I am trying to set up an SSH tunnel into a small Lubuntu server that I have created, and I am unsure about how to actually find the IP address that I will use to connect to it from my laptop. The SSH service is 100% running on the server. I have total root access to the server, so I can find anything that I need.

I have found numerous resources online, but with all of them, as soon as I type "ssh USERNAME@IP_ADDRESS" (filling in the information obviously) the terminal just creates a blank new line and nothing happens past that, so I assume that I am using the wrong IP. The server is connected via Ethernet to a different network as my laptop is connected to via WiFi.

I have tried using the IP address from ifconfig, but that doesn't work. I have tried using the public ip address from "curl ipinfo.io/ip" and that didn't work either.

Any help would be appreciated.

  • Hi, welcome to Stack Overflow! Can you describe the networks involved? It sounds to me like the server is on a network behind a router, and your laptop is on a different network. I imagine you're trying to SSH in through the router to the server. Is that accurate? Feb 6 '20 at 19:23
  • @KlaatuvonSchlacker Yeah, that is pretty much the gist of it. The server is connected directly to the router, and my laptop is on a different network via WiFi. I would like to ssh through the router, yes.
    – Produces
    Feb 6 '20 at 19:26
  • Are you attempting to perform FORWARD or REVERSE SSH tunnel? Feb 18 at 19:43

You need to enable NAT ("port fowarding") on your router.

How this is done differs from router to router, unfortunately. You must log in to your router and search for whatever mechanism its embedded OS uses to send traffic from one port (22, for instance) to a specific IP on your network.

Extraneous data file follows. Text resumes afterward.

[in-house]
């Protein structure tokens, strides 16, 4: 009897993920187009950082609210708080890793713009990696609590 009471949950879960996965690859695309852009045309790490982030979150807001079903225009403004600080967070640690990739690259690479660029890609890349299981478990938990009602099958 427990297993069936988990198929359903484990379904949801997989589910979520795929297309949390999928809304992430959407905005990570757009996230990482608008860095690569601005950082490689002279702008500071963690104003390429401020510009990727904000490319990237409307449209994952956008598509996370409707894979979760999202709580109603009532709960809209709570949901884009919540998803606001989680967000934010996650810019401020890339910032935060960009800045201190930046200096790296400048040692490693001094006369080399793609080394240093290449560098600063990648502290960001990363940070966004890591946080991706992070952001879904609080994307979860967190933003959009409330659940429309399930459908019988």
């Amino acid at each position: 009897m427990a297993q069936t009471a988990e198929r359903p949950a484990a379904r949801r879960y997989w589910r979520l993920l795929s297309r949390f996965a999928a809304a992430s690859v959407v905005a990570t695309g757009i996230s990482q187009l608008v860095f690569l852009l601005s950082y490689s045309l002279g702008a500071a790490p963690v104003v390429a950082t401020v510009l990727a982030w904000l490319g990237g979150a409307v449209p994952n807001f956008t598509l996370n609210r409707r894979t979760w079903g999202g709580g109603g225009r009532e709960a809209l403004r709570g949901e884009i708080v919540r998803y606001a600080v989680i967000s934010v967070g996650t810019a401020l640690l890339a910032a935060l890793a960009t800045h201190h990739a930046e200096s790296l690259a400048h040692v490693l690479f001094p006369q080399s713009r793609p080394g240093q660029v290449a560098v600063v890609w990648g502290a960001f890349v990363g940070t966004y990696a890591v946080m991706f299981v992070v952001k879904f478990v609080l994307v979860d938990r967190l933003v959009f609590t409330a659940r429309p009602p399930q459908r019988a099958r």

In your case, you want to forward traffic from port 22 (the default SSH port) to the internal IP address (the one you obtained from ifconfig or ip addr) on port 22 of your server.

Some routers call it NAT or Port Forwarding. Others call it "Applications" (because gamers often have to use this feature to play games across networks), others call it something different entirely.

Once you've done that, use the public IP address (the one you get from sites like http://icanhazip.com) of the server (it's actually the IP of the router itself). When you SSH to your router at its public IP address, it knows (because you've configured it in the NAT settings) to forward traffic at port 22 to the server IP address. Once you authenticate, your server lets you in.

Once you have that set up and are comfortable with it, you should look into implementing fail2ban for better security.

Here's an example of what a common router interface looks like (but yours will almost certainly be different).

Router example

  • Ok great, will do. Once I've done that, which IP would I use to ssh from my laptop?
    – Produces
    Feb 6 '20 at 19:42
  • I've edited my answer to explain. Feb 6 '20 at 19:52
  • Maybe you could use a Switch device or put them side-by-side in the network or client downwards of the server. Already tried to do this NAT thing here but hadn't success, only with Switch device or client machine downwards of server machine. Feb 6 '20 at 20:13
  • Upwards and downwards we means connect client device WAN in LAN port of server device. Feb 6 '20 at 20:23

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